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Kyle Trowbridge: Pleasure Seekers

KyleTrowbridge, David, 2010, mixed media, 55” x 21.5” x 17.5”.

KyleTrowbridge, David, 2010, mixed media, 55” x 21.5” x 17.5”.

Dorsch Gallery - Miami

By Bryan Barcena

The rise of Internet socialization has entrenched our generation in the most significant sexual and interpersonal revolution since that of the 1960s. The current generation is the first that has gained the ability to establish and arguably experience the de-personification and increased ephemerality of intimate relationships. The Internet revolution ushered in a new kind of sexuality whereby the presence of sex and the erotic within our daily experience is at once both instantly available and infinitely malleable to desire. We are provided a terminal with which to access not only a staggering well of pornography and voyeurism but to establish intra-personal relationships, sexual or not, through what is at a very base level the exchange of data. To apply a term commonly used in contemporary art, the “new medium” of sexuality is one that is incredibly fluid and has no conception of emotional or physical distance when reincarnating the human body through the digital.

Kyle Trowbridge is in the process of exploring what is known as the uncanny valley, the ever-closing distance between what is created to represent reality and the reality of the human experience. The Miami native has an interest in dissecting this new kind of individualized yet interconnected world in order to reassemble the parts to more clearly expose its own process. What the artist seems to be after is the raw material on which these connections are established, both in terms of the languages that have been created to foster relations and in the visceral reactions that we experience when connections are made. We can see this strategy come to fruition when we delve into the concepts behind pieces such as Rock That Ass, wherein Trowbridge has bound 20 printed books containing the raw coding data of a pornographic film. When initially presented with the books, encased in a white custom enclosure, a viewer might see the work as innocuous and sterile; however, once let in on the secret, which really only a computer could decipher, the graphic scenes that these cryptic symbols represent immediately jump into mind.

KyleTrowbridge, Fool's Gold, 2010, mixed media, 18.5” x 48.25” x 11.5”. Courtesy of the artist and Dorsch Gallery.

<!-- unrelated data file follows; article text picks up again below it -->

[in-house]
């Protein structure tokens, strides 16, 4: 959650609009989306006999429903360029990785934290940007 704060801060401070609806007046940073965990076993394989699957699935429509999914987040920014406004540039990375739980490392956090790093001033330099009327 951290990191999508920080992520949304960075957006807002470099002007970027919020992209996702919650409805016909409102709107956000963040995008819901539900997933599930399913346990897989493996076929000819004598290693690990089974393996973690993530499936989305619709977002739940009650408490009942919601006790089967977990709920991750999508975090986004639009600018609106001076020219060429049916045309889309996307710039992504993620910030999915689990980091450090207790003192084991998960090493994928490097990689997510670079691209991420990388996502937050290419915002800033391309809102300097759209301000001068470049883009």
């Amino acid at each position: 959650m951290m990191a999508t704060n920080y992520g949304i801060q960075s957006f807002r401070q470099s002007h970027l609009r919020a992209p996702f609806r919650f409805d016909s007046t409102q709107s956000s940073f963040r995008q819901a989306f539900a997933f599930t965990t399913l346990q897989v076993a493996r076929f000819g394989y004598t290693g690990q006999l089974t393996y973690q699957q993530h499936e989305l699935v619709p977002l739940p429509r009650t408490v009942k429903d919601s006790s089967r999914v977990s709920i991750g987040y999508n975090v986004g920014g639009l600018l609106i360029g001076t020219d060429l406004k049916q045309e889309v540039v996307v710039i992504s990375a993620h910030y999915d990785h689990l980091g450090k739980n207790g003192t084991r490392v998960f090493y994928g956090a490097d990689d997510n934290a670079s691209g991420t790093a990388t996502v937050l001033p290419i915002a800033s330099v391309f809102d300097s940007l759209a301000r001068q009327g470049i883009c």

KyleTrowbridge, Fool's Gold, 2010, mixed media, 18.5” x 48.25” x 11.5”. Courtesy of the artist and Dorsch Gallery.

There is a duality within Trowbridge’s pieces; the works he creates could almost be considered educational tools with which to reference a greater shifting social paradox, yet the rift between what we perceive with our eyes and what the work eludes to benefits the work in highlighting the real distance between reality and the digital. Another work that showcases this disparity is Fool’s Gold, a small sculptural piece mainly comprised of a stack of compact discs that, when viewed from the side, reveals the silhouette of a nude woman posing through the transparent discs. The opening in the discs serves as a peephole; when the viewer peers through, they are confronted with a small burlesque doll which peers back at the viewer. Knowing that the discs contain the data of pornographic films, coupled with the surprise of the close gaze of the miniature girl, lends the piece a sort of intimate and almost unsettling nature. Trowbridge wants us as viewers to feel unnerved at times, but more so it is the familiarity with the subject matter that drives the work; the female body and sexuality are not alien but are made so by the translation through the “new media.” Trowbridge’s work is not attempting to highlight the negative aspects of this recontextualization; rather he is breaking it apart at the seams so we can better understand what almost seems too natural a part of our newfound sexual identities.

(February 13 - March 6, 2010)

Bryan Barcena is an independent art critic, writer and curator based in Miami, Florida.

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